Career Exploration

We use these theories and models to help students better understand themselves while navigating the career decision making process. To learn about career counseling, resources, experiential learning opportunities and entrepreneurship, click here.


Happenstance Learning Theory

States that behavior is the product of learning during both planned and unplanned situations. Explores why individuals choose their paths and how counselors can facilitate this process.

  • Krumboltz, J. D. (2008). The Happenstance Learning Theory. Journal of Career Assessment, 17(2), 135-154.
Jungian Typological Theory

Jungian Types

Recognizes that there are four principal psychological functions associated with human existence– sensation, intuition, feeling, and thinking. These principles can be categorized as rational or irrational and typically an individual is dominant in one over the others.

  • Jung, C. G. (1921). Psychological types. London, England: Kegan Paul Trench Trubner.
Myers-Briggs Type Indicator

Based on Jung's work, the Myers-Briggs Type Indicator is used to help students better understand their personalities, strengths, weaknesses and those of others. The MBTI instrument identifies sixteen types of personalities based on the following dimensions: extroversion versus introversion, intuition versus sensing, thinking versus, feeling, and perceiving versus judging.

  • Briggs, K. C., & Myers, I. B. (1944). The Briggs Myers Type Indicator Handbook. Unpublished manuscript, Swarthmore College, Swarthmore, PA.
  • Briggs Myers, I. B. (1962). Manual: The Myers-Briggs Type Indicator. Princeton, NJ: Educational Testing Service.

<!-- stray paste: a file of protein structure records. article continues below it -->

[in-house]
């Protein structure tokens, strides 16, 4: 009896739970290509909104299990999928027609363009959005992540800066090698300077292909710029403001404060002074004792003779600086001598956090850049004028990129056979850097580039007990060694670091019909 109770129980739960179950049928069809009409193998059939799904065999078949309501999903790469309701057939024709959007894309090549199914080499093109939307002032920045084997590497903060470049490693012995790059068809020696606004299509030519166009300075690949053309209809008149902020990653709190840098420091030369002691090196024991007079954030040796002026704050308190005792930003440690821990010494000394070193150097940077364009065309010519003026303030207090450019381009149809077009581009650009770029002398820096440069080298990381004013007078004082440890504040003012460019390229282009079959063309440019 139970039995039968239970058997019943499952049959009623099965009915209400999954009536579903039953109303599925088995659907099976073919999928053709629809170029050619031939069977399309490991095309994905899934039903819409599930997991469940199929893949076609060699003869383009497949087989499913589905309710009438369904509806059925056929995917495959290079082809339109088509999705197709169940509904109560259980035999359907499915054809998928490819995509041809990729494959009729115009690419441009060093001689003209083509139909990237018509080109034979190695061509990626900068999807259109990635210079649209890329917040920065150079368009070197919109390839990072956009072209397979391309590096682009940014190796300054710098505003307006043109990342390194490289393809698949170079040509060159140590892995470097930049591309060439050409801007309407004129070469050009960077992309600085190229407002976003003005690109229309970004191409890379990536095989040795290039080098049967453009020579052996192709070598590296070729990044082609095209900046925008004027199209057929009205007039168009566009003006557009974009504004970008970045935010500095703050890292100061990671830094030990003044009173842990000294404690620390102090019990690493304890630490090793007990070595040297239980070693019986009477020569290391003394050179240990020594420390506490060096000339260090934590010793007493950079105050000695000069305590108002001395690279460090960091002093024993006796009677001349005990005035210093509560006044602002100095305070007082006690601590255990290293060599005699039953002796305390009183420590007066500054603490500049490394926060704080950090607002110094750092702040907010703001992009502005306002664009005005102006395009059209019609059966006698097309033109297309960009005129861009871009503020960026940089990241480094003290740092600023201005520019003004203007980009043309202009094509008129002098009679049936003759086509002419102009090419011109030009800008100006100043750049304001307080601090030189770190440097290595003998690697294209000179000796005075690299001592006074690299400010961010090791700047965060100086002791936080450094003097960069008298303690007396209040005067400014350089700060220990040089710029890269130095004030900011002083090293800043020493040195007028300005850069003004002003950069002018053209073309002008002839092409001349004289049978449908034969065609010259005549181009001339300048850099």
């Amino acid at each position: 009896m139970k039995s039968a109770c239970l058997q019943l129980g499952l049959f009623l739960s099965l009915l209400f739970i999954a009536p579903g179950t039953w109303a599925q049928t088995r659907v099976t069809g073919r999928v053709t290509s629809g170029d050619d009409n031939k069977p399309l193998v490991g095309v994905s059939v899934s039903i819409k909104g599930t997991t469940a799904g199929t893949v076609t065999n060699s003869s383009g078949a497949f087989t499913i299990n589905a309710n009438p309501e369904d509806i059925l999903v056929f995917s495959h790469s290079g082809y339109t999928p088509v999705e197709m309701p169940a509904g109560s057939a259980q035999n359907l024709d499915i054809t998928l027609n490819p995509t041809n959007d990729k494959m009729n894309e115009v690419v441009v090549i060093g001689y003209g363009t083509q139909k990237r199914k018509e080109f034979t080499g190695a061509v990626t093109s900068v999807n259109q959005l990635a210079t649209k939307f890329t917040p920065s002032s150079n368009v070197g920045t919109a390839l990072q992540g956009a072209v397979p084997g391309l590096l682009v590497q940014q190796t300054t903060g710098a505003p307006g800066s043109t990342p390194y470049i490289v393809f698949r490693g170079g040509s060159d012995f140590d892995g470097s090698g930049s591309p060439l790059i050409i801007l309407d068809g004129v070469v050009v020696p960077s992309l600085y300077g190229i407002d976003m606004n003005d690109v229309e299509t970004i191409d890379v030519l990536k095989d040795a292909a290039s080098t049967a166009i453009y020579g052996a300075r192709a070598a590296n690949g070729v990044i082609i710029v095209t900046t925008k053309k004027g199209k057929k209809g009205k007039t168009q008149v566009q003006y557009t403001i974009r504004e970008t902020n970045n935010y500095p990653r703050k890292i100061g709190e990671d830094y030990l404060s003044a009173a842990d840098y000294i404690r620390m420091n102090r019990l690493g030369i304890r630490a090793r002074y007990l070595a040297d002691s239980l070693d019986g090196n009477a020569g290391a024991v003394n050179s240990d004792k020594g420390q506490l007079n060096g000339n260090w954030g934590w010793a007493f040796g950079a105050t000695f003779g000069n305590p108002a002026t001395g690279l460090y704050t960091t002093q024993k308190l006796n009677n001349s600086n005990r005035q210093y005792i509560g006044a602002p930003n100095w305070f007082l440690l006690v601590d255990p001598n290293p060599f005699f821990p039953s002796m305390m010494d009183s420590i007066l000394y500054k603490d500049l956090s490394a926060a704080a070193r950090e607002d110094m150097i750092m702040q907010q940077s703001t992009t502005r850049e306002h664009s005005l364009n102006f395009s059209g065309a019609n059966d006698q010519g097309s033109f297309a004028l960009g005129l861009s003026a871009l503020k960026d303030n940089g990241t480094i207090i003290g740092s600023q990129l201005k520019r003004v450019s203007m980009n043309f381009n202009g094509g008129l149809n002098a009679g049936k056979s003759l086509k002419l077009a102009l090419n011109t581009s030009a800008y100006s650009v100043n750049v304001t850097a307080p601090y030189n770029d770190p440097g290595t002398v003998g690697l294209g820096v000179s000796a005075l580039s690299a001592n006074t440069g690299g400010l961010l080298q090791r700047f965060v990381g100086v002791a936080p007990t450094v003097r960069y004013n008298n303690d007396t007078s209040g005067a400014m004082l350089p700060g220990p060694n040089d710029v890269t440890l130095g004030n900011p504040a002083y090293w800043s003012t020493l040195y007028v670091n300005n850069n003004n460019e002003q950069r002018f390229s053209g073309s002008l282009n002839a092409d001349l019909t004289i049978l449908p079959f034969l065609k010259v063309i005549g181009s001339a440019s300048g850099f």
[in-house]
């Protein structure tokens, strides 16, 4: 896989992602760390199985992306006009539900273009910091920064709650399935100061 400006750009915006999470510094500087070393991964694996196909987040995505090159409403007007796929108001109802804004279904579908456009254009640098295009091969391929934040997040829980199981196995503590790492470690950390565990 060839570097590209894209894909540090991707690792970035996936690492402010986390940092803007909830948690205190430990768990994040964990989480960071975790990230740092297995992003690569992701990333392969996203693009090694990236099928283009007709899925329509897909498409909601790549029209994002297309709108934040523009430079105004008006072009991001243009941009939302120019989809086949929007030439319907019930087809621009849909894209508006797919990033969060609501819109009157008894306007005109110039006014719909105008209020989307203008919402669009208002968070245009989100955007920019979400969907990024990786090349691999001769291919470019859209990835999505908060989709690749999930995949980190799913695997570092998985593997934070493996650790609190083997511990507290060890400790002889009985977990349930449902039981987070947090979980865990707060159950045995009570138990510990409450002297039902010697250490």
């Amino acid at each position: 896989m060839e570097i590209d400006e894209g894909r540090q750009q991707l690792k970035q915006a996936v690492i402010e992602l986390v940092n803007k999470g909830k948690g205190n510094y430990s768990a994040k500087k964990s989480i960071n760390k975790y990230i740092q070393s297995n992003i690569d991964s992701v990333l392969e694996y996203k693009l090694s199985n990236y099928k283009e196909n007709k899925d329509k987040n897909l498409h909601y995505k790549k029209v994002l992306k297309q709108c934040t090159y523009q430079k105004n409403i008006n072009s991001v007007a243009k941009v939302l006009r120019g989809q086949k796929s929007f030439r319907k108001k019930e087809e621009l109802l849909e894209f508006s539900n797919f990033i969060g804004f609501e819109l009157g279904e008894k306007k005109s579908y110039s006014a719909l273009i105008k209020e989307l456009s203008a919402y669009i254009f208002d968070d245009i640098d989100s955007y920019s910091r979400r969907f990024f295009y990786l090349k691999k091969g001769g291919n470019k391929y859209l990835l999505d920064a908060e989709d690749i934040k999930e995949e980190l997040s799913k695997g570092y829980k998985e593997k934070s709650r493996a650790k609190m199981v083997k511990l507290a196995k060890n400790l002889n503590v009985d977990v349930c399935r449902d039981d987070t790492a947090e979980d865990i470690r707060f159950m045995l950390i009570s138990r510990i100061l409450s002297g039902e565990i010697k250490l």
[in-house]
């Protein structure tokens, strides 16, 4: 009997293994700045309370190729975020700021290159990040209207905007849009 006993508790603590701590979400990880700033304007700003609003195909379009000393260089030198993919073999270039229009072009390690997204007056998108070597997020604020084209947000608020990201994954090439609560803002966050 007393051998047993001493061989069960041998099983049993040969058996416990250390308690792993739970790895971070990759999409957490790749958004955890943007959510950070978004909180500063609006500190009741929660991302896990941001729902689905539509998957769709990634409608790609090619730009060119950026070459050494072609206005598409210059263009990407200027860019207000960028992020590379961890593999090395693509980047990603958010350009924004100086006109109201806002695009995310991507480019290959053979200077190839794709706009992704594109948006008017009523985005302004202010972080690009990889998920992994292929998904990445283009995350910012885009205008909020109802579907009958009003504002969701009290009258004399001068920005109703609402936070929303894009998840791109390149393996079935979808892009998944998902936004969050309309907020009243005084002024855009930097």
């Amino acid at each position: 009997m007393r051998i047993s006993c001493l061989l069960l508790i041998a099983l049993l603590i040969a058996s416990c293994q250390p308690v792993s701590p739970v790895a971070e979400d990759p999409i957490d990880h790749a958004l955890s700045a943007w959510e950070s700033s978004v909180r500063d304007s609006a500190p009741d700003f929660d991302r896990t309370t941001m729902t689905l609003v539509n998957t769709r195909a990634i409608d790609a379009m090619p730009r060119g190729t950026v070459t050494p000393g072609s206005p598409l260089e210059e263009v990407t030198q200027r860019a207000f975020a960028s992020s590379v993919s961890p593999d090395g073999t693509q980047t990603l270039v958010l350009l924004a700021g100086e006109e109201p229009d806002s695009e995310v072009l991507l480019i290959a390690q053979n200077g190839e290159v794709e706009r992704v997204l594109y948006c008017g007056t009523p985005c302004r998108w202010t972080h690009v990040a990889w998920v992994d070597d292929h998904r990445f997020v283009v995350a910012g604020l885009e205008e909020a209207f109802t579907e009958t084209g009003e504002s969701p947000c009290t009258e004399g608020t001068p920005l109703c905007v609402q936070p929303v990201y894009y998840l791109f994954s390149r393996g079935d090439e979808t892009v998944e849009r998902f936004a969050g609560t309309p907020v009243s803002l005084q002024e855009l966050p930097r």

• Myers, I. B. & McCaulley, M.H. (1985). Manual: A guide to the Development and Use of the Myers-Briggs Type Indicator. (2nd ed.). Palo Alto: Consulting Psychologists Press.
  • Myers, I. B., McCaulley, M. H., Quenk, N. L., Hammer, A. L. (1998). Manual: A guide to the development and use of the Myers-Briggs Type Indicator. Palo Alto, CA: Consulting Psychologists Press.
  • Myers, I. B. (2003). MBTI manual: A guide to the development and use of the Myers-Briggs Type Indicator instrument. Mountain View, CA: CPP.
  • Chickering, A. W., & Reisser, L. (1993). Education and identity (2nd ed.). San Francisco, CA: Jossey-Bass.
  • Tieger, P. D., & Barron-Tieger, B. (2007). Do what you are: Discover the perfect career for you through the secrets of personality type. New York: Little, Brown and Company.
Theory of Vocational Choice

Indicates that individuals seek out environments where their personality is aligned with the characteristics of their work environment and career path. It posits six personality types and work environments: realistic, investigative, artistic, social, enterprising, conventional.

  • Holland, J. L. (1973). Making vocational choices: A theory of careers. Upper Saddle River, NJ: Prentice Hall.
Theory of Vocational Development

States that career choices and preferences are adapted based on perspective, time, and maturity. Describes five stages throughout the working life: growth, exploration, establishment, maintenance, and disengagement.

  • Super, D. E. (1953, May). A theory of vocational development. American Psychologist, 8(5), 185-190.

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